Every so often we get a new study that examines some aspect of transit politics and comes up with counterintuitive results. This is generally a good thing, because it's always important to reexamine your assumptions, but anti-transit forces will often inflate their conclusions in order to undermine transit advocates. Usually there's some theme of, "Oh, you muddle-headed transit advocates! You really mean well, but a bus with only two people on it is more polluting than a single-occupancy car. Don't you see that transit will never stop us from polluting the air?"
The latest such study, "Maintaining Equity in Transit-Rich Neighborhoods" (PDF
), comes from Stephanie Pollack, Barry Bluestone and Chase Billingham of Northeastern University. I'm sure that Garyg or some other troll will be linking to it from the Streetsblog comments in no time: "Oh, you muddle-headed transit advocates! You really mean well, but transit lines only wind up increasing
the percentage of people in the neighborhood using cars! Don't you see that transit will never be a real alternative to driving?"
Just reading through the reports on the article, I began to have some doubts, and after flipping through the PDF, I've got some real concerns. But before I get into the article, I'd just like everyone who reads it to imagine how much easier it would be to read if the authors had done a global search and replace of "TRN" with "transit-rich neighborhood." Done? Okay, let's move on.
The report is based on the Census data, and deals with a number of outcomes, including median income, racial diversity and attempts to estimate population displacement, but the outcomes we're concerned with are transit use for commuting and motor vehicle ownership. The authors studied the neighborhoods around 42 transit stations that had opened between 1990 and 2000.
So first, here are the big news findings: in 19% of these 42 transit-rich neighborhoods, the percentage of people commuting by transit increased at less than 80% of the rate for the metropolitan statistical area as a whole (and in 31% of them, the increase was more than 20% higher than the metropolis). In 26% of these neighborhoods, car ownership rose more than 20% faster than in the surrounding metropolis (and in only one neighborhood was it less than 80% of the rate for the metropolis). The authors' explanation is that transit-oriented development can lead to gentrification, bringing in wealthier suburbanites who keep their cars.
It's a prospect that's worth watching out for, and Pollack, Bluestone and Billingham recommend several possible measures to prevent it, including bundling transit passes with housing, unbundling parking, and reducing parking requirements. Those are a good idea in any area well-served by transit, whether the transit is old or new. But the effects they report are not very large, and it is important to connect them to our overall goals.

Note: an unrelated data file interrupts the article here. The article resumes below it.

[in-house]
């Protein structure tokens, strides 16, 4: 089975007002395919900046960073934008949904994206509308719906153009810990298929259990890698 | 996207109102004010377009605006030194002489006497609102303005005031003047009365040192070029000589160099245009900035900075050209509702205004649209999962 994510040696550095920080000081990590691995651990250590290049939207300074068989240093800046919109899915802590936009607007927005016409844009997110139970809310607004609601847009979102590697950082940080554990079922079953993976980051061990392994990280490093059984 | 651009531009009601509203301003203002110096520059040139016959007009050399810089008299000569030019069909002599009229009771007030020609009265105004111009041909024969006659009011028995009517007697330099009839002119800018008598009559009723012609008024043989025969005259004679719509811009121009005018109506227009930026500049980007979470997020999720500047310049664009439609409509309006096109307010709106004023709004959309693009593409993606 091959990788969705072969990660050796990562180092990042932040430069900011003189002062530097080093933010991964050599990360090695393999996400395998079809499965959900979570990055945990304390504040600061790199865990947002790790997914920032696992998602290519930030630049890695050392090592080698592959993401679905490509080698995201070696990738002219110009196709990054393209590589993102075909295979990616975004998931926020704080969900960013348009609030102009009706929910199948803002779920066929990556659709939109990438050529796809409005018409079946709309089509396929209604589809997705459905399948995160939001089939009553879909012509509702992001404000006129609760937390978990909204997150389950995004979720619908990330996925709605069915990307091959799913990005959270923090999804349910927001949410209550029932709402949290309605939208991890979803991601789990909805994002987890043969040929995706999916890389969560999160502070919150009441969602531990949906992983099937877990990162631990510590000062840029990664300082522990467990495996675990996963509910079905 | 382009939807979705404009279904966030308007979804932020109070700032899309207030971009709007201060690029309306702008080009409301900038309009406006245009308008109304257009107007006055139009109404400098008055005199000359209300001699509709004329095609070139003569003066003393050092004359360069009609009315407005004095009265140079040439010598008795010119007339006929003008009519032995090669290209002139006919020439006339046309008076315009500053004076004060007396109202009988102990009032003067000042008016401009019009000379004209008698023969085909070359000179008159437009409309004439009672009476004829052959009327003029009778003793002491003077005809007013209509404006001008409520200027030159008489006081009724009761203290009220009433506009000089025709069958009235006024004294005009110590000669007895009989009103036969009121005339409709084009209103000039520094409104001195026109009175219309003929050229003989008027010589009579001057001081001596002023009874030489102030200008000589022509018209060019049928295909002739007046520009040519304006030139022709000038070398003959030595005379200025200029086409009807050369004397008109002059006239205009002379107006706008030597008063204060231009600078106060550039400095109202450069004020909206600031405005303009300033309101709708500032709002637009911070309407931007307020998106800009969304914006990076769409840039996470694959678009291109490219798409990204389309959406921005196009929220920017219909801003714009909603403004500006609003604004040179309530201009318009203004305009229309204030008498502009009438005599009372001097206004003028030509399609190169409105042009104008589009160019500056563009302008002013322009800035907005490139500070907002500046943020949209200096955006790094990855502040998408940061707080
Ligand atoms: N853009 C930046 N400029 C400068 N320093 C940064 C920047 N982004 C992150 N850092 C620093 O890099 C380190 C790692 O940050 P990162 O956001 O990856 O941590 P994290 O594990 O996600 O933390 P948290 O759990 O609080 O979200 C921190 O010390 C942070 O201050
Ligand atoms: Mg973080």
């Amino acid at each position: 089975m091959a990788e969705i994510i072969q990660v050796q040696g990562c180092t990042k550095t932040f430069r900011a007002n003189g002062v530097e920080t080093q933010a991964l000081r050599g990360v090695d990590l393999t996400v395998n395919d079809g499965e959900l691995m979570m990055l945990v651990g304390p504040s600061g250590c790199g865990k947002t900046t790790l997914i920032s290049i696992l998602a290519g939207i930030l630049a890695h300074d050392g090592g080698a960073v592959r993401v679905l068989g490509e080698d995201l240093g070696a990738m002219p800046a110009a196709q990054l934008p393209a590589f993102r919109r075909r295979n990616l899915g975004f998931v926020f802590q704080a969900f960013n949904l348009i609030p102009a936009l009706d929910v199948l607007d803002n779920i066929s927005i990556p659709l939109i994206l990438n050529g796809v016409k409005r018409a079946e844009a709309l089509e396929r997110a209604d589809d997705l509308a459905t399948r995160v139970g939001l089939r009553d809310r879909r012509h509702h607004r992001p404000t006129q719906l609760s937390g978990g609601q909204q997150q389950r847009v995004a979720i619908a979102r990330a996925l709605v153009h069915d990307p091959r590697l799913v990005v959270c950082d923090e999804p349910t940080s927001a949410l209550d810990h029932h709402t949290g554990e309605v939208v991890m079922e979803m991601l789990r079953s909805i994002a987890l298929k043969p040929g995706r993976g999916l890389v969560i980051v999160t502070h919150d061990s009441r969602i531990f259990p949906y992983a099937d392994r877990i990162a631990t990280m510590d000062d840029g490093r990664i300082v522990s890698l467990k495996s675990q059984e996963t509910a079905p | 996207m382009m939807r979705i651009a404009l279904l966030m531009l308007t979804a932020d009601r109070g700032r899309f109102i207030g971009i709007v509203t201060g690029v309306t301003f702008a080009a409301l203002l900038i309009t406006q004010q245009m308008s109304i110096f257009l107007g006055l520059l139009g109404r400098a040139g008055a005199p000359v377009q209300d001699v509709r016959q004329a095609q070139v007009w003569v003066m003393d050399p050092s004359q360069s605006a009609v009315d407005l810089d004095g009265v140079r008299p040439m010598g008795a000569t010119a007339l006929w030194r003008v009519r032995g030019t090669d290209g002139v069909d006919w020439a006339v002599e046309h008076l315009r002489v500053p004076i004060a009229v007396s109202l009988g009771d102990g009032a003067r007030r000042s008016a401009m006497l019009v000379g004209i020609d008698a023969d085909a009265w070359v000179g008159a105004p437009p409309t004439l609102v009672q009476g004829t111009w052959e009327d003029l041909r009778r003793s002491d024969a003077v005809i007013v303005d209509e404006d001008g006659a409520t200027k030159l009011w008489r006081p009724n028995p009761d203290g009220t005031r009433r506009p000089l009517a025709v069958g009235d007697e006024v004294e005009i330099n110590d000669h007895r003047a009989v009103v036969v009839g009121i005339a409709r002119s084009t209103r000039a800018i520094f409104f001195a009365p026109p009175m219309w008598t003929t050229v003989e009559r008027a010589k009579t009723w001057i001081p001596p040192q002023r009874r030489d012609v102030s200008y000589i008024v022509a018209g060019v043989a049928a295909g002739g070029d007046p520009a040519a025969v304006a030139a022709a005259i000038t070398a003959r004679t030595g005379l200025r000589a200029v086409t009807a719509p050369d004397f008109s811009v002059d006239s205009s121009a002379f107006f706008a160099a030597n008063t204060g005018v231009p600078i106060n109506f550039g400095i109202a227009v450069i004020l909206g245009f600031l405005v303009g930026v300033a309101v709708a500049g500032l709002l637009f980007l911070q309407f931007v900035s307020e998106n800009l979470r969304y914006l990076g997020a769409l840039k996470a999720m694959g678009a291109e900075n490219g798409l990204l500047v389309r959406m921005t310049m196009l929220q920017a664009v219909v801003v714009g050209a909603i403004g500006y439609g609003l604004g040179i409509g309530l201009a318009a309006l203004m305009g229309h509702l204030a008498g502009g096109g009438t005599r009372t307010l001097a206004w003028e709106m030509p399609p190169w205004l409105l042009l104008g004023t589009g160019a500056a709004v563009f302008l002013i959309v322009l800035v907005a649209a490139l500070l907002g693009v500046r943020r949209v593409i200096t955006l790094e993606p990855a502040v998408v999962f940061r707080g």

In terms of access for all, these results are largely irrelevant. The access is there, because the transit has just been built. There may be a long-term cyclical effect if the transit is not well-patronized; I will discuss that later.
In terms of increasing energy efficiency and reducing pollution, we want to see worldwide change. In terms of asthma and carnage the effects are local, but they are per area, not per capita. In terms of obesity and carnage, we are concerned not with increasing transit use but decreasing car use; walking and bicycling are as good for those as transit, if not better.
Why do we care about local effects as opposed to metropolitan or global effects? Because if people get displaced, they go somewhere. If poor, transit-dependent nonwhite people are forced by gentrification to move to a less transit-oriented suburb, they will not be any more likely to afford cars there than they did in the city, so they will bring their transit-dependent ways to the suburb. This means more business for the suburban transit lines, and more political pressure for transit expansion in the suburbs, if they can organize enough to overcome the inevitable opposition. The result could very well be a net decrease in car ownership and car use across the metro area.
The effects measured by Pollack and her colleagues are only directly relevant for one of our goals, improving society. Unfortunately, that's the goal that's been the hardest to pin down. Walkable neighborhoods, more face-to-face interaction, walkable businesses are all part of it. Car ownership definitely brings these down, as do car commutes, but it's hard to know how much.
Of course, transit use is a feedback loop, and if these car-owning yuppies demand wider roads it will set back the cause of transit. However, since there were overall population increases in many of these neighborhoods, there has been an overall increase in raw numbers of transit riders, and since there is gentrification, these transit riders tend to be wealthier and more influential, and thus more effective advocates for transit expansion, and more likely to be seen by potential transit funders as "us" than as "them." A racist state legislator is more likely to vote to fund a transit project if his friend's daughter lives in the neighborhood than if there's nothing there but "those people." And you thought the Cap'n couldn't do realpolitik!
All in all, this is something to be mildly concerned about, and if the report gets more people working to bundle transit passes with leases and to eliminate parking minima and unbundle parking, that's a good thing. But the analysis is so sketchy and so distantly related to the goals of transit advocacy that at this point it's a wash. Keep that in mind, all my muddle-headed transit advocates!
P.S. Also, check out Charles Siegel's comment
on the Streetsblog DC discussion of the issue. It's true: the best way to bring down the price of anything is to produce a lot of it!